Reading Roundup: February and March 2013

Somehow I didn't get around to publishing my reading roundup in February on time, so I decided to save it and do both months together. Almost all of the books I've read during the last two months have been finalists for the Whitney Awards. I have a few more to read during the next month so you'll be seeing some more reviews of those next time.

If I Lie by Corrine Jackson

This was an interesting book, even though I figured out the complication in the plot fairly early on during my reading. The main character was almost just a bit too unpleasant for me, but her prickliness was understandable given the circumstances. Mostly, I liked it and thought it was a good, quick YA read.

Shadowed by Stephanie Black

I thought I'd be proactive and read this before the Whitney finalists were announced, since Black has been a finalist for most of the last few years. Then after I read the book I realized that she wasn't eligible this year. Oops. I actually thought this book was one of the weaker ones I've read by her. I felt like most of the plot was advanced through dialogue; rather than actually doing stuff and finding things out for herself, the protagonist just spent a lot of time talking to people and having them tell her things. That didn't really work for me. At least it was a quick read.

My Loving Vigil Keeping by Carla Kelly

I have really fallen in love with Carla Kelly and her writing. Her books are always filled with rich historical detail, unique and interesting characters, and solid writing. This book was no exception; my only complaint with it was that the ending felt both rushed and incomplete. I think that's because the ending hinges on a major disaster and there really wasn't a good way to write about it. On the one hand, I wanted more details; on the other, I didn't want to know about how many of the characters I'd come to know had been killed. It felt like there might be a sequel in the works and I really hope there is.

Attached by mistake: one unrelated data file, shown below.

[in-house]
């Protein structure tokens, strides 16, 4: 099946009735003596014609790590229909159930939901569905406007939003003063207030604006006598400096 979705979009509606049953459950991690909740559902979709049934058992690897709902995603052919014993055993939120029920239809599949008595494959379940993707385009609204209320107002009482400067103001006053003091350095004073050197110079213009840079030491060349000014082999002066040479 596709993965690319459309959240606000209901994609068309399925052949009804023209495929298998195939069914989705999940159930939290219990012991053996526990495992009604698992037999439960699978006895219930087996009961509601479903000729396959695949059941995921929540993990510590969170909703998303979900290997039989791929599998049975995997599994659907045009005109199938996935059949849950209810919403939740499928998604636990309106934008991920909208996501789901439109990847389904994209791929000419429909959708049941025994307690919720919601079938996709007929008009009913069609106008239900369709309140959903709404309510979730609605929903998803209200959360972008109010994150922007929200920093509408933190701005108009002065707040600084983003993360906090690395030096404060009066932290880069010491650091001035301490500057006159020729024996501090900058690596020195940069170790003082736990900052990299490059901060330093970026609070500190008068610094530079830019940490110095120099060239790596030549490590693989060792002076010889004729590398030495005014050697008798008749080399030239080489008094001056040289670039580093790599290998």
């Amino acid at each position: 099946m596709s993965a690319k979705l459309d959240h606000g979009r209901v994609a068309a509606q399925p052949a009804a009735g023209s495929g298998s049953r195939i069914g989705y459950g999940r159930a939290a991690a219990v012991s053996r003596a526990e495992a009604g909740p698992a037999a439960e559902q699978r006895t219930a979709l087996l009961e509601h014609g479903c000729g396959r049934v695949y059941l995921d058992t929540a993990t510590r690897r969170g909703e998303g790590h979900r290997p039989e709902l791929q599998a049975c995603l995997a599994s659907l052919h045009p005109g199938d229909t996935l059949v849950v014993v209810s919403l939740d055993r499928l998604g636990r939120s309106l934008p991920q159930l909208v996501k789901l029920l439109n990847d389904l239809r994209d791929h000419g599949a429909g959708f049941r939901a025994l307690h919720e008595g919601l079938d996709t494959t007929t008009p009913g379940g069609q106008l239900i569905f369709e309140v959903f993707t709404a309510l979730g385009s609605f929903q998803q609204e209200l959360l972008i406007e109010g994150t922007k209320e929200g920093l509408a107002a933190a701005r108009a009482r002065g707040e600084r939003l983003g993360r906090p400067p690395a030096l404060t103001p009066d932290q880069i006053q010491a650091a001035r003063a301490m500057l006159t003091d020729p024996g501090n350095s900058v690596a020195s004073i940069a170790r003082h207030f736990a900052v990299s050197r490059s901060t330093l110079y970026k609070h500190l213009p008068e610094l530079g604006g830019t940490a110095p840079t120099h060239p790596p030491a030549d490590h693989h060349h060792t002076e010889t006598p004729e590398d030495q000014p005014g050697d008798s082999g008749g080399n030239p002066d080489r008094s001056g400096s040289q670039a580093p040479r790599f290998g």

Smart Move by Melanie Jacobsen

Jacobsen is another author that I really enjoy reading. I still think that both her books published in 2011 were better than the two published in 2012. I liked the fact that in this book the conflict between the protagonists was complicated by both personal issues and work loyalties. I'm still not sure I understood all the legal ins-and-outs of the work issues, but I did have fun reading the book anyways.

The Innocents by Francesca Segal

I thought it was a nice break to read a nationally-published novel in the middle of all the Whitney finalists. This was the perfect sort of book--I think it may be one of my favorite novels of the year. It is based on Wharton's The Age of Innocence, but set in contemporary London among a community of Jews. I think I actually enjoyed it more once I stopped trying to find all the parallels between Wharton's novel and this one--I think the author did a great job updating the story and retelling it, but the book is just as readable if you haven't read Wharton's work. There is a moment of revelation later in the book that parallels the one in Wharton, and was just as unexpected and powerful.

Of Grace and Chocolate by Krista Lynne Jensen

This book is in the Romance category in the Whitneys, but it would fit just as easily in the Suspense category. I wasn't really expecting that. On the one hand, I liked that this book covered some darker stuff and didn't give easy answers to some of the characters' problems. On the other hand, the action, and particularly the romance, felt rushed and unrealistic for the amount of time given, plus some of the characters really weren't well-developed.

Paige by Annette Lyon

I found this book interesting--I haven't read any of the others in the series but might now that I have gotten to now the characters through this book. I feel like I don't have  a lot to say about this book--it wasn't bad, but it didn't blow my mind either. There were also some parts that were a little painfully close to my own personal situation and recent divorce; I might have enjoyed it a little more if it didn't hit so close to home.

Lady Outlaw by Stacey Henrie